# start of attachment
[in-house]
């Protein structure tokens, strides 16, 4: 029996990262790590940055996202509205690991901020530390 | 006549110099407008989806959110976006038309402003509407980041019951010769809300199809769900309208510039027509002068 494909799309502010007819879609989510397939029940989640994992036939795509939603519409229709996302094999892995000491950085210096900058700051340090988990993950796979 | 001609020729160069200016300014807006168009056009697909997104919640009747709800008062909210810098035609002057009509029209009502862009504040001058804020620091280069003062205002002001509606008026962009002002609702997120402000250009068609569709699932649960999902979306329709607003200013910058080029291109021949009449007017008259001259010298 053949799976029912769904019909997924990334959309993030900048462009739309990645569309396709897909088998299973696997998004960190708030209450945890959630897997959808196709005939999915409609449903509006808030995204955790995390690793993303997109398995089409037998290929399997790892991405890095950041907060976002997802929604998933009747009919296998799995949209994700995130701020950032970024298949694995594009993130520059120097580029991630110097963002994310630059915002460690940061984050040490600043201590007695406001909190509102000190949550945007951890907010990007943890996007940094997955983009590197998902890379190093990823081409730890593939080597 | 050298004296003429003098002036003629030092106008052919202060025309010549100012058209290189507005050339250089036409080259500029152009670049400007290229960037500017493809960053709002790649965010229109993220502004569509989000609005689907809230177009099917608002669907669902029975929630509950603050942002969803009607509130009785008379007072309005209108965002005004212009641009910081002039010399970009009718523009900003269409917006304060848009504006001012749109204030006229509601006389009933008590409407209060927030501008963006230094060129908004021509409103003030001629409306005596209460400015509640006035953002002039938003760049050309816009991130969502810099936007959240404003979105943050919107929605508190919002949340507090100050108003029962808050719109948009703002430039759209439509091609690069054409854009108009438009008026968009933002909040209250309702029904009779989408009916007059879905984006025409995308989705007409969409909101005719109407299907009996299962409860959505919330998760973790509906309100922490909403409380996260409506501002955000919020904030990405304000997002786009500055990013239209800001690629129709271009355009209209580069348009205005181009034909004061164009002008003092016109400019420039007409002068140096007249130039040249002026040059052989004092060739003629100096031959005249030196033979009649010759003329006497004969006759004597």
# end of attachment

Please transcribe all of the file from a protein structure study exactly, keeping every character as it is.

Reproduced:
[in-house]
């Protein structure tokens, strides 16, 4: 029996990262790590940055996202509205690991901020530390 | 006549110099407008989806959110976006038309402003509407980041019951010769809300199809769900309208510039027509002068 494909799309502010007819879609989510397939029940989640994992036939795509939603519409229709996302094999892995000491950085210096900058700051340090988990993950796979 | 001609020729160069200016300014807006168009056009697909997104919640009747709800008062909210810098035609002057009509029209009502862009504040001058804020620091280069003062205002002001509606008026962009002002609702997120402000250009068609569709699932649960999902979306329709607003200013910058080029291109021949009449007017008259001259010298 053949799976029912769904019909997924990334959309993030900048462009739309990645569309396709897909088998299973696997998004960190708030209450945890959630897997959808196709005939999915409609449903509006808030995204955790995390690793993303997109398995089409037998290929399997790892991405890095950041907060976002997802929604998933009747009919296998799995949209994700995130701020950032970024298949694995594009993130520059120097580029991630110097963002994310630059915002460690940061984050040490600043201590007695406001909190509102000190949550945007951890907010990007943890996007940094997955983009590197998902890379190093990823081409730890593939080597 | 050298004296003429003098002036003629030092106008052919202060025309010549100012058209290189507005050339250089036409080259500029152009670049400007290229960037500017493809960053709002790649965010229109993220502004569509989000609005689907809230177009099917608002669907669902029975929630509950603050942002969803009607509130009785008379007072309005209108965002005004212009641009910081002039010399970009009718523009900003269409917006304060848009504006001012749109204030006229509601006389009933008590409407209060927030501008963006230094060129908004021509409103003030001629409306005596209460400015509640006035953002002039938003760049050309816009991130969502810099936007959240404003979105943050919107929605508190919002949340507090100050108003029962808050719109948009703002430039759209439509091609690069054409854009108009438009008026968009933002909040209250309702029904009779989408009916007059879905984006025409995308989705007409969409909101005719109407299907009996299962409860959505919330998760973790509906309100922490909403409380996260409506501002955000919020904030990405304000997002786009500055990013239209800001690629129709271009355009209209580069348009205005181009034909004061164009002008003092016109400019420039007409002068140096007249130039040249002026040059052989004092060739003629100096031959005249030196033979009649010759003329006497004969006759004597």